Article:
Friday afternoon, I was feeling a little tired and run down, after a rough week of trying to soothe baby E all day, every day this past week. We had gone to the sushi restaurant that we usually frequent, and it appears that the chef working that night did not understand my request for no soy sauce on any of my sushi, therefore aggravating E’s soy allergy via my breastmilk. I did not get much sleep the whole week since he was feeling pretty miserable.
Around 3 pm on Friday, I suddenly started to feel like I had strong chills from a fever and a really severe headache. I took my temperature and it was 102 degrees. Thankfully, my husband was finished early with work that day, and was there to help me take care of the baby. I took some Tylenol, ate a lot of homemade soup, and took a nap. When I woke up, my headache was significantly worse. It was definitely the worst headache I have ever had. It was even worse than the headaches I used to get in high school, after I had three concussions in a period of two months from cheerleading accidents. My body aches from the fever were getting worse, particularly in my neck. My neck felt really stiff, but I initially figured that may have been my arthritis in my neck from the cheerleading accidents flaring up since it has been really humid lately. As I laid in bed trying to rest, I told my husband that I felt like my brain was infected, even though that seemed ridiculous to me at the time. I figured I must be coming down with the flu, and just needed to rest.
Later that evening, with no respiratory or gastrointestinal symptoms showing up, I started to realize that this could not be just coming down with the flu. I remembered that I had noticed a bug bite on my foot on Tuesday and started to get concerned. We live in an area with a lot of mosquitoes thanks to a nearby lake, and West Nile Virus had been confirmed present there this season. I started to get worried that I had come down with West Nile and/or meningitis.
When I was in college, there was another student who went to the same mass that I sang at that came down with bacterial meningitis. He figured his headache was symptomatic of being a tired, run down college student, and did not seek treatment. He died within a couple of days. The rest of us that went to that same mass were all informed and told to be very mindful of symptoms since we had all shared in the same drink during the Eucharist. Thankfully, no one else became ill. That experience was one of the most profound influences on my adult faith and belief in the power of the Holy Eucharist. Bacterial meningitis is extremely contagious, particularly via saliva. The Lord protected everyone, and I have always been grateful since then.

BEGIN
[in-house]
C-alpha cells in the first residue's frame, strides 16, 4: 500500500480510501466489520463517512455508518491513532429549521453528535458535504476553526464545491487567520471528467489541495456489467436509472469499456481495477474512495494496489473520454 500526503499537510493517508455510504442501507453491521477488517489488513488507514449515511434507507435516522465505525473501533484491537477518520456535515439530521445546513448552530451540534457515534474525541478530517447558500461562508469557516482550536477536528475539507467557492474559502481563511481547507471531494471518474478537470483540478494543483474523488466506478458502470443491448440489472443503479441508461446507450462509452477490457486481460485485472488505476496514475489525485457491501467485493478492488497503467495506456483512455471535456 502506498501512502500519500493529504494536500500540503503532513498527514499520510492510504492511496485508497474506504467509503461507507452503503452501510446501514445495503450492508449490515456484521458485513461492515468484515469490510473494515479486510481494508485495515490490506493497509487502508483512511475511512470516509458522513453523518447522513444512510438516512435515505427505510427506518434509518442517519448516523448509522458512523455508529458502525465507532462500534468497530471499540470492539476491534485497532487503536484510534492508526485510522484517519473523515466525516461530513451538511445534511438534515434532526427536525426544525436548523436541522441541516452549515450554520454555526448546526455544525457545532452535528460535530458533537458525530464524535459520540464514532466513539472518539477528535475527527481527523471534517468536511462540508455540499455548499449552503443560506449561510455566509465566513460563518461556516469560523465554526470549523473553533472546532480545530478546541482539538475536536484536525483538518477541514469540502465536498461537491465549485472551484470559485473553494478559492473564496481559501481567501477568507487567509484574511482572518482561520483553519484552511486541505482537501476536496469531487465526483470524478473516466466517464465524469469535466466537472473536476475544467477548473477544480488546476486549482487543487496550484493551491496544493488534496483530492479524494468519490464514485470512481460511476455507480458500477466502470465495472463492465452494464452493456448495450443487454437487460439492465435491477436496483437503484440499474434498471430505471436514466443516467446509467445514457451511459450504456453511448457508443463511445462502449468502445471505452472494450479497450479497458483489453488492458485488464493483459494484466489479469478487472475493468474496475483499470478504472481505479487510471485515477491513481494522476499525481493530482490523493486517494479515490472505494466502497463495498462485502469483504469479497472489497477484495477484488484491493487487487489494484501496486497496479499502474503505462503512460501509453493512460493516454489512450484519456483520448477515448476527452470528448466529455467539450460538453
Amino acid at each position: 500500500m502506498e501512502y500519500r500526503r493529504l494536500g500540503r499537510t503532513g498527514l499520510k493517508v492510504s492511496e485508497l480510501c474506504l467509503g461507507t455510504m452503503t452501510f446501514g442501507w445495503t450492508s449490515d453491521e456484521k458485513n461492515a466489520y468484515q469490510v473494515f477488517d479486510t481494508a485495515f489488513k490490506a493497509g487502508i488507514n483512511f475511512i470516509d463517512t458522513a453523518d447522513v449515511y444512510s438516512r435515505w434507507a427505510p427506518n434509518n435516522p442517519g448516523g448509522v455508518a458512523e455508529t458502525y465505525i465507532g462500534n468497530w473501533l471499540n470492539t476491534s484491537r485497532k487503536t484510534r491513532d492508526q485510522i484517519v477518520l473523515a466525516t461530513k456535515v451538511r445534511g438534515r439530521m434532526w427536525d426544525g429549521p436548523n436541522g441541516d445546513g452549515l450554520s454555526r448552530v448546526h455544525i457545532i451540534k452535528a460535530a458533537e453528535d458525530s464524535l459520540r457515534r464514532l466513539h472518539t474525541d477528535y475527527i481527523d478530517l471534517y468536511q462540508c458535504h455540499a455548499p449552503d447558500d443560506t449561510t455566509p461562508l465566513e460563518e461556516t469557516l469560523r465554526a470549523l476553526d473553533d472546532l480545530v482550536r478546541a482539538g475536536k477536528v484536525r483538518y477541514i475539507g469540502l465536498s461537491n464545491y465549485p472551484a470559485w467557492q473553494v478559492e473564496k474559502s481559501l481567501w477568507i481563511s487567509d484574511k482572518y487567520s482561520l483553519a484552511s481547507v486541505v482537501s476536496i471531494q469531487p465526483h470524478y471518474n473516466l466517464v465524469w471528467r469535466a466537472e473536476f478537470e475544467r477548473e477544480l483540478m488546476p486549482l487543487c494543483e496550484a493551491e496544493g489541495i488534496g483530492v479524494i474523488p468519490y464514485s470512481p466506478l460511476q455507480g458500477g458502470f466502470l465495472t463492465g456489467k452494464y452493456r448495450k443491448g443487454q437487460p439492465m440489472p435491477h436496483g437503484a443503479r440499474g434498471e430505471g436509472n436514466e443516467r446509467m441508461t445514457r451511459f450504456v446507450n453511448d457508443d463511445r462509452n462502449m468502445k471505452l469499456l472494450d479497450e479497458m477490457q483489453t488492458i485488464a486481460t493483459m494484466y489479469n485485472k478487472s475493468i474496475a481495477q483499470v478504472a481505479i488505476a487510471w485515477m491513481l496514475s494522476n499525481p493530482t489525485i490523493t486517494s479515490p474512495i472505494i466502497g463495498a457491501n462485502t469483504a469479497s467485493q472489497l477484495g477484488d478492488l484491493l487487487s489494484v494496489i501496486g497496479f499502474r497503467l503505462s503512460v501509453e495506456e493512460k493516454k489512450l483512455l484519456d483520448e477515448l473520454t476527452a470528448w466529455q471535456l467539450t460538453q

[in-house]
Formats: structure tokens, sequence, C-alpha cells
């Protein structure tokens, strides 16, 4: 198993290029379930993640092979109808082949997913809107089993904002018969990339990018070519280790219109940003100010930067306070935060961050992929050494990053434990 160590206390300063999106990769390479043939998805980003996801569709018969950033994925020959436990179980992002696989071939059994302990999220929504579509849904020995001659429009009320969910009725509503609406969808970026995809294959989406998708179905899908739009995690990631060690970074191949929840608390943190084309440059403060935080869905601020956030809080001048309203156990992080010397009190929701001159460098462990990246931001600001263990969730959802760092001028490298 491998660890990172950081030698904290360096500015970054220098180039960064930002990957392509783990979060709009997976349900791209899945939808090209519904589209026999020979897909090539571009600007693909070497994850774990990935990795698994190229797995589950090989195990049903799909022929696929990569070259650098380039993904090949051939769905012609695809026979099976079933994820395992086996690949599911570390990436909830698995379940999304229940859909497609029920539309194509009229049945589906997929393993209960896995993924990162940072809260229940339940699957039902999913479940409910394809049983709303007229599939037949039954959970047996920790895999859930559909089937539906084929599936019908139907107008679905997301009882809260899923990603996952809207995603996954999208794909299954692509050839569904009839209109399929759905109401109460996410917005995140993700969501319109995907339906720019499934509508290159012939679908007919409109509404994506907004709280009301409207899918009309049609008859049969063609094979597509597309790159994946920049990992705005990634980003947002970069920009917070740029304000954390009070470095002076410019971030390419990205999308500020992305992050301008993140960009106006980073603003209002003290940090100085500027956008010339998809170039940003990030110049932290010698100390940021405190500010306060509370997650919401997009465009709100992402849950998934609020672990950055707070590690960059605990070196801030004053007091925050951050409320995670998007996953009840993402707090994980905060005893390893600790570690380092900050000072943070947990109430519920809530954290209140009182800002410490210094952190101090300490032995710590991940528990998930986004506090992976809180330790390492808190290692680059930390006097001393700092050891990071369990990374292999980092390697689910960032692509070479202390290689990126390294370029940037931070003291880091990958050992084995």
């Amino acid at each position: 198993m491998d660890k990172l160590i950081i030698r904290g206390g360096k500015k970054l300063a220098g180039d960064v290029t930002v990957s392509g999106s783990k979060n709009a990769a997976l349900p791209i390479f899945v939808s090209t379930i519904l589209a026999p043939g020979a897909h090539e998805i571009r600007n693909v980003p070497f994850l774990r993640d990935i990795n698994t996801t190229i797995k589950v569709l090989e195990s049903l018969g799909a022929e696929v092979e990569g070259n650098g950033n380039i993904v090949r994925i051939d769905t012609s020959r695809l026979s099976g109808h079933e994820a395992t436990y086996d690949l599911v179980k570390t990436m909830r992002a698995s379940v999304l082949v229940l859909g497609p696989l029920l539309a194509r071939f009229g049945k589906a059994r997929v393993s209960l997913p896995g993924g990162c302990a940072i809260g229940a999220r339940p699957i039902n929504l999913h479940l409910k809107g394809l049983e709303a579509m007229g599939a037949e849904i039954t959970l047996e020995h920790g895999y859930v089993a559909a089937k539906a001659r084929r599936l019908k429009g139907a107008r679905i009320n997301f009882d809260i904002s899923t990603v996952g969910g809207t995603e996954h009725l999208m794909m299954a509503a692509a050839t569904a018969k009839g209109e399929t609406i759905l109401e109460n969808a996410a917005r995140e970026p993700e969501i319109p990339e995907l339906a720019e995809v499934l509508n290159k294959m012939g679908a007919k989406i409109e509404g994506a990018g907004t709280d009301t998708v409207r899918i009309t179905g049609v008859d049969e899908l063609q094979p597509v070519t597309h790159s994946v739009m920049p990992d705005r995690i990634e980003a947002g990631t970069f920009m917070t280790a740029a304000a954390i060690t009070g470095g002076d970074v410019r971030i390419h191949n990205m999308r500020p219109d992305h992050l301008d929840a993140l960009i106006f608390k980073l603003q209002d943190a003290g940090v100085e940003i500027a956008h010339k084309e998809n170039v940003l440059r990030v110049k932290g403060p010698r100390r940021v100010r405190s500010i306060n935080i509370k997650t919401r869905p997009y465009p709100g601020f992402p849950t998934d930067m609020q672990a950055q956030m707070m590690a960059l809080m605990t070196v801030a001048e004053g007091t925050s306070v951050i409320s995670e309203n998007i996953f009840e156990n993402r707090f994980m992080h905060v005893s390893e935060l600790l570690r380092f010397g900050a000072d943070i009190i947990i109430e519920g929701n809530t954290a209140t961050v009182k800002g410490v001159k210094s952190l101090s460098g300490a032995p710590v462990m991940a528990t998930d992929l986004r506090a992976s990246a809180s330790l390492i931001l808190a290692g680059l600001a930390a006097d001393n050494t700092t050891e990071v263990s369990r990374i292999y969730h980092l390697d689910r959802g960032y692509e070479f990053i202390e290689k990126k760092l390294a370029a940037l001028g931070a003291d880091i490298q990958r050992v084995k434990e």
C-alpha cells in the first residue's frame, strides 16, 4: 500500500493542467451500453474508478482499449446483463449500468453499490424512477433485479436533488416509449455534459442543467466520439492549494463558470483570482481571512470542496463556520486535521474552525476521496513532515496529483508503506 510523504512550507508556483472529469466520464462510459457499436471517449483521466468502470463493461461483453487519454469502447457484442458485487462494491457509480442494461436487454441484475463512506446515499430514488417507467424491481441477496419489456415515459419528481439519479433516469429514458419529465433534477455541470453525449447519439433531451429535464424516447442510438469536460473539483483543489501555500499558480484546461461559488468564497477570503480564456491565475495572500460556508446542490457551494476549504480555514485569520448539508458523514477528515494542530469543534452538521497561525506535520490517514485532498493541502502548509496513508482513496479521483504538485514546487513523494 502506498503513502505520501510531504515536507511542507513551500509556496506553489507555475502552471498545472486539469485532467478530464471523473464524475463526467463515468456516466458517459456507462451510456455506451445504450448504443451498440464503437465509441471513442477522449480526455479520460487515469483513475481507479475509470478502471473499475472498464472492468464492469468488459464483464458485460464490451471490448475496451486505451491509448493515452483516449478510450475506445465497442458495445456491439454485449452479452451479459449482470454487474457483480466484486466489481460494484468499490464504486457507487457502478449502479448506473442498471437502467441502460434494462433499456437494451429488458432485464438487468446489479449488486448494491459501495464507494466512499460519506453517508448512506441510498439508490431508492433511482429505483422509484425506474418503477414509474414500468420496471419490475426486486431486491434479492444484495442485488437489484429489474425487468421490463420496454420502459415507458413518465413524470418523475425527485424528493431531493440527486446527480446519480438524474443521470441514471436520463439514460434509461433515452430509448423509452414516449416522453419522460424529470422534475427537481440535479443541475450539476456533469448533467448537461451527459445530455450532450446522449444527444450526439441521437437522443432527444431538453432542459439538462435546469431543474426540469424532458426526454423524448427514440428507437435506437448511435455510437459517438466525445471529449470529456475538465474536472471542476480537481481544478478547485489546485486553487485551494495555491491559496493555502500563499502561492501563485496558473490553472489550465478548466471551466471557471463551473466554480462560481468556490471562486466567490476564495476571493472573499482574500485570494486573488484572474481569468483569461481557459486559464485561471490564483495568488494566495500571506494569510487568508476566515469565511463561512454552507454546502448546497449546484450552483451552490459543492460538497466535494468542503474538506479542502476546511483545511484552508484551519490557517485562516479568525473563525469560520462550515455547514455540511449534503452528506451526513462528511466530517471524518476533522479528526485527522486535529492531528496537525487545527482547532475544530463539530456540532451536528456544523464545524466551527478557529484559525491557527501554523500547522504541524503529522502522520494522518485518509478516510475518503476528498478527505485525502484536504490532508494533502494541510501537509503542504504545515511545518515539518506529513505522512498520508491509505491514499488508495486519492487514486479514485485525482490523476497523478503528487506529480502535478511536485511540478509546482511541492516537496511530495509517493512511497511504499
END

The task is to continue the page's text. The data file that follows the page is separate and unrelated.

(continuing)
When my husband asked me what I thought was wrong, that story came to mind, and I started trying to tell him about “that guy in school who got sick and died from that bad disease”. I was not thinking clear enough to give him more information than that, but I knew I needed to be seen. My fever started going down, so I initially figured I may be okay. However, when the intense headache and neck pain remained despite my lessened fever, I knew we needed to call someone and start asking questions.
We called the hotline from our insurance to speak to a triage nurse, who advised me that I needed to go in to an urgent care center right away. The only ones available were at least a half and hour to and hour drive away, so I asked if I could just wait until morning to go. She told me that there was a good possibility that I might not make it if I waited until morning. We were pretty upset and left right away.
By the time we got to the urgent care clinic, my fever was gone but the other symptoms were not. The doctor there said it was probably not bacterial meningitis since my fever had gone down, but he highly recommended that I go to the Emergency Room for a lumbar puncture since they were not equipped to perform one there. That was the last thing in the world I wanted to go do since I had so much pain and problems with the spinal during my c-section. I had a number of fractures in the lower region of my spine during college, and I now have horrible arthritis in the whole lower area of my spine. I knew that a lumbar puncture would be very difficult to perform on me and more painful than it already is normally. He recommended that we go to our normal hospital since it may be likely that I would be admitted long-term.
When we arrived at the ER, my fever was still down and the nurses at the check in station did not seem to take my complaints too seriously. After a couple of hours waiting, I started to feel very feverish again. I went back up to them and asked them to check my temperature again. Just as they confirmed my fever had indeed spiked again, a nurse from the ER came out to bring me in.
While we were at the urgent care, our baby seemed a little confused why we were out somewhere and not at home resting. He was confused but overall happy. Once we got back to our normal hospital, it was the strangest thing. It seemed as though he recognized the place and started looking concerned. He kept staring at me with a sad, concerned little face, as shown in the picture below.
Once I was brought into the ER, they started running a huge battery of tests on me, including (but not limited to) a CT scan, a chest x-ray, an EKG, and more blood work than I have ever seen in my life. I asked my husband to take the baby home and start trying to feed him some of the emergency breastmilk that I had stored in the freezer. Before now, we have not had good results with feeding him pumped breastmilk, so we had kind of given up on the whole thing. Every time we have tried, he cried and reached out for me. Usually, he ended up throwing it all up after consuming it, so we stopped trying. Thankfully, my husband was able to successfully feed him while I was still in the ER.